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Angel Eyes

What if Jon stayed dead?

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So this came from a post by @SeanF:

Quote

The Long Night did attract a lot of criticism, even from casual viewers, although more for the fact it was hard to see what was happening, and the absurd tactics, more than for Arya Ninja Turtle. And, I think a lot of people crticised the wight hunt as ridiculous. 

Within the show's continuity, there was actually no reason for Jon to have been resurrected.  Which, as you say, guts the whole story.  If Jon stays dead, Dany finally loses patience and flattens the Red Keep, before destroying the Boltons, and installing any surviving Stark as Lord or Lady of Winterfell. The White Walkers remain stuck North of the Wall - presumably finding a way through eventually, but facing the united resources of the Seven Kingdoms.

So what happens if Jon stays dead? Starting from events Jon directly influences:

  • Sansa got picked up by Brienne and Pod and reaches the Wall, but Jon is toast; she's still here and he's a ghost.
  • Rickon is still handed over to Ramsay.
  • Sansa will have a very hard time to get the Northern Lords on her side because she's a girl; I'm surprised in Season 8 that she became queen with their attitudes

What's next?

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They could also have done without the Long Night and the Others altogether. For what's worth they made sense of GRRM story. Same for Dorne and Euron. Just keep the contest for the IT and a few non magical villains like Ramsay and Cersei.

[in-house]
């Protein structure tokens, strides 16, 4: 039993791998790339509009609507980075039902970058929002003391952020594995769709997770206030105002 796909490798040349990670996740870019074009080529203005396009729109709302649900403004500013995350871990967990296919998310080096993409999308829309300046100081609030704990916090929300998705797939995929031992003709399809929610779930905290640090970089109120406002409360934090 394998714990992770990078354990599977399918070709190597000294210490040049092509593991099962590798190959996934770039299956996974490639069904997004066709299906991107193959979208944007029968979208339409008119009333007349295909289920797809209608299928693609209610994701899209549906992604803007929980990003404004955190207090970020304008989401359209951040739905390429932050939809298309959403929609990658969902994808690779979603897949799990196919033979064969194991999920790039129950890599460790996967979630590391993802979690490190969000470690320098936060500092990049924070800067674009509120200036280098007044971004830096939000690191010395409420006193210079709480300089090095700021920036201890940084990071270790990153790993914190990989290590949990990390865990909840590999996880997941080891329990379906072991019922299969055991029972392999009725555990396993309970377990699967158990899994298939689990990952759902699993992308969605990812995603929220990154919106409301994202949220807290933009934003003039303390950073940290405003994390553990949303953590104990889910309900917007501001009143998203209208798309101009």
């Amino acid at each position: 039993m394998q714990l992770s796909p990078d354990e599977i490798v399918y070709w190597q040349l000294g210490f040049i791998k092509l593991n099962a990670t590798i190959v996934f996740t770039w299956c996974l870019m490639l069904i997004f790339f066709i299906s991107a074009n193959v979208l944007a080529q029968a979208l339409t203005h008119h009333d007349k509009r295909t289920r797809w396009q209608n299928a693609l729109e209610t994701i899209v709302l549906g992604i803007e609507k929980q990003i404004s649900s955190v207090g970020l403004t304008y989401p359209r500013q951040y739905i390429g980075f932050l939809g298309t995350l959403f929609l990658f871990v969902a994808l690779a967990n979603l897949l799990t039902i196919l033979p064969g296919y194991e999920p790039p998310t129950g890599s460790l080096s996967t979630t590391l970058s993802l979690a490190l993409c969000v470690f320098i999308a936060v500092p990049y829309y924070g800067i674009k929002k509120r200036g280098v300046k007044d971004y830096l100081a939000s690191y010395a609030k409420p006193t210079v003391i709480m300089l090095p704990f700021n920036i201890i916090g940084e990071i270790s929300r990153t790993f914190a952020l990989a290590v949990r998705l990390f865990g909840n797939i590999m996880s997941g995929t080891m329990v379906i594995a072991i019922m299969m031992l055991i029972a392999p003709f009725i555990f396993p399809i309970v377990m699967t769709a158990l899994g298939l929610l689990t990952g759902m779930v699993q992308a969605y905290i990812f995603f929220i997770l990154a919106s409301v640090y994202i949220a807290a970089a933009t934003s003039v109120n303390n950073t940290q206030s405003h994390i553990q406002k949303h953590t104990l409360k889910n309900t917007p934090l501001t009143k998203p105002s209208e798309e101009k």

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Posted (edited)

I prefer if he stays dead - or, if he was never killed at all.

GRRM just has an axe to grind with Tolkien about Gandalf and that's a stupid reason to write in a death/resurrection.

On 5/27/2021 at 2:56 PM, Angel Eyes said:

I'm surprised in Season 8 that she became queen with their attitudes

I think she had to work at it, but in the books she is being guided by Littlefinger to engage with ALL the lords, the ones who like her and the the ones who don't. She's literally in the thick of it in the Vale, wearing any damn floppy ears that they want her to. She's playing dutiful daughter, doting cousin, charming bastard, quiet steward. The show omitting this was stupid but I could still see they were trying to make up for this in Winterfell. She's giving Jon shit for giving up their independence, pushing back against the dragon queen who wants to be their overlord, making sure they have enough supplies and food, looking out for their well-being even after the battle. I liked that the Lords were prickly and I liked that Sansa had to wrangle with them. This is how things should be accomplished most of the time - through hard work - and violence should be used sparingly.

Edited by Rose of Red Lake

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On 5/27/2021 at 3:10 PM, BalerionTheCat said:

They could also have done without the Long Night and the Others altogether

Yeah, it's obligatory for fantasy novel cardboard which is why it could easily be skipped. 

"dark evil that threatens the land"

"people must band together to fight against it, or die"

Not interesting to me at least.

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Posted (edited)
13 hours ago, Rose of Red Lake said:

Yeah, it's obligatory for fantasy novel cardboard which is why it could easily be skipped. 

"dark evil that threatens the land"